Excessive praise does more harm than good?

Excessive praise does more harm than good?

It’s natural for parents to heap extra praise on children who they feel have low self-esteem, but recent research indicates that this may actually do more harm than good.

The research, published in the journal Psychological Science, found that while children with high self-esteem thrived with so-called inflated praise, children with low self-esteem were less likely to participate in new challenges when adults praise them in an excessive manner.

Inflated praise, for the purposes of this research, meant small changes in the praise given to children that involved using one additional word. So, for example, “You’re good at this,” became “you’re incredibly good at this.”

Three related studies were conducted. In one study, 240 children drew a famous van Gogh painting and then each received inflated, non-inflated or no praise in note form from someone identified as a “professional painter.”

Once they received the note, they were told they would be drawing another picture, which was up to them to choose. They could pick from pictures that were easy to do, but they wouldn’t learn much or more difficult pictures where many mistakes might be made, but they’d learn a lot.

Results revealed that children with low self-esteem who had received inflated praise were more likely to choose the easier pictures, while those with high self-esteem who received inflated praise were more likely to choose more difficult pictures.

The study authors concluded that inflate praise may exert too much pressure on children with self-esteem.

Rev. Stacey Jutila, vice president of mission and spiritual care for Advocate Children’s Hospital, agrees. “Although intentions by adults may be genuine, to support children with added praise, our best intentions may backfire, as this research demonstrates,” she says.

“Along with being mindful of providing appropriate encouragement, it is also important to explore ways that children can talk about when things don’t go as well as we, or someone else, had hoped,” says Jutila. “When a child doesn’t make the starting lineup or get the top score on a spelling test, it is important that the child has people who will honestly and genuinely talk about disappointments and the realities that we don’t always get the top score or accolades.”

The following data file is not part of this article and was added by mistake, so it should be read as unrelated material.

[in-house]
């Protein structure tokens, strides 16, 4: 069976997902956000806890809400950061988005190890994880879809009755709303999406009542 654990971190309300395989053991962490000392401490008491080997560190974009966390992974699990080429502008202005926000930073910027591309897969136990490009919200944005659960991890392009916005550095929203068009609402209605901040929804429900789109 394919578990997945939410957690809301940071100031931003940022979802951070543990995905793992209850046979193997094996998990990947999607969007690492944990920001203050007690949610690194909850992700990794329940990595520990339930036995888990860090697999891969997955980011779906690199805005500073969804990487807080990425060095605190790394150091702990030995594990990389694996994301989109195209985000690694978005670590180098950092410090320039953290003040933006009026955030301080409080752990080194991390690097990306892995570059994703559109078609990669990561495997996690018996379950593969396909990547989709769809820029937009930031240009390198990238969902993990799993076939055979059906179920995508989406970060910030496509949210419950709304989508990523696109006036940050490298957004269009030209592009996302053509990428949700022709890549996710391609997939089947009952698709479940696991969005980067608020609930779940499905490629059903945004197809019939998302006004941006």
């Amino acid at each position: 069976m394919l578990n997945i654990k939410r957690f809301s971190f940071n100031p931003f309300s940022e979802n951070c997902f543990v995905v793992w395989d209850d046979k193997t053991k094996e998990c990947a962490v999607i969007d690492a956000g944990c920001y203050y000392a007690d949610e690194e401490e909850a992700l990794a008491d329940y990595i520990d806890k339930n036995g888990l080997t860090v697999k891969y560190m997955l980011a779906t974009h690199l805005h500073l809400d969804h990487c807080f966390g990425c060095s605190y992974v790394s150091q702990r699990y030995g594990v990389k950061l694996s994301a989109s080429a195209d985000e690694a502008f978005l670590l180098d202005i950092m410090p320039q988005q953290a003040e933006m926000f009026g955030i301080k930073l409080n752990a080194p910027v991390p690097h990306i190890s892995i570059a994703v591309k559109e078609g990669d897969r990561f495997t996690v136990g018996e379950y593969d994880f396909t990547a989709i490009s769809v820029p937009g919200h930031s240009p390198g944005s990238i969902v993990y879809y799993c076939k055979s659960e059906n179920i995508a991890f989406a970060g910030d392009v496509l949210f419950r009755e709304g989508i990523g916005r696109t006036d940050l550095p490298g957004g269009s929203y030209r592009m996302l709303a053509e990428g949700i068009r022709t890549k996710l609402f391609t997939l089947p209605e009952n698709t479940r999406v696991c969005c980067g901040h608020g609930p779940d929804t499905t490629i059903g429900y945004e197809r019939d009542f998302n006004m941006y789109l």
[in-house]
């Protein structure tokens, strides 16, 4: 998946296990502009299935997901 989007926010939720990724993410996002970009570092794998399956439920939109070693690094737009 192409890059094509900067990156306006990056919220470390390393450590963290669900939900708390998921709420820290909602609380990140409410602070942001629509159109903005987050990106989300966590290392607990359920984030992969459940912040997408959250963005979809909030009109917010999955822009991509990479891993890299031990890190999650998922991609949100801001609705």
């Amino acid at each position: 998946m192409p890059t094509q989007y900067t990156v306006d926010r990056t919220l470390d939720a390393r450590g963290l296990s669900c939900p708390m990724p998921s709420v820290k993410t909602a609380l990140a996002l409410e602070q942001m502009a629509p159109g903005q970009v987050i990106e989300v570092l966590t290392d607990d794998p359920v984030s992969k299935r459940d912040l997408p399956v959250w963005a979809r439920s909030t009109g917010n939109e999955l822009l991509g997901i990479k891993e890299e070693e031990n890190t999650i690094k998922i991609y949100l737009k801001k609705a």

She adds that “one way families can create space to talk about the times that we don’t achieve our goals is to have time at the dinner table where we talk about highs and lows of the day, or gifts and challenges in our days.”

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Comments

3 Comments

  1. Michael Aisenberg January 8, 2014 at 3:17 pm · Reply

    Similar research has been around for a long time. Especially noteworthy is the work of Dr. Carol Dweck, who speaks about children’s “mindsets” about themselves (i.e. self-esteem) as well as about their capacities to learn and/or perform. “Fixed”-mindset kids believe their capacities are inherent, speak to who they are, and often shy-away from challenges; they’d rather be correct than risk errors toward the goal of learning. “Growth”-mindset kids believe their capacties are a funciton of their energy/effort, and does not define who they are as pepole. These children enjoy challenges and risks, toward the goal of learning. Similarly in Dr. Dweck’s research, how we speak to children effects their self-view. “You’re great at that” reinforces a child’s perceived capacity in a fixed way; whereas, “You worked really hard at that” reinforces the process required to succeed, in a growth-oriented way. In the current and Dr. Dweck’s studies, what we say and how we say it significantly impacts children.

  2. I’ve felt that this was true for some time. Extremes on either end usually produce bad results.

  3. I agree either extreme produces bad results. Growing up I was given excessive correction, little if any praise. Not only does this lead one to feel of little value and low self-esteem, praise becomes suspect. At the other end, excessive praise can backfire when facing a world painting a more realistic picture and the individual does not know how to react.
    There needs to be a balance and perspective.

    When coaching others, I was taught to point out what was done well or recognize improvement on a skill in realistic manner, and give at most a couple things at any given time a way to work on weak areas. The idea is to be supportive and yet not overwhelm with how to proceed. This also is for both to see improvements are incremental and skills are often cumulative.

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health enews Staff
health enews Staff

health enews staff is a group of experienced writers from our Advocate Health Care sites, also including freelance or intern writers.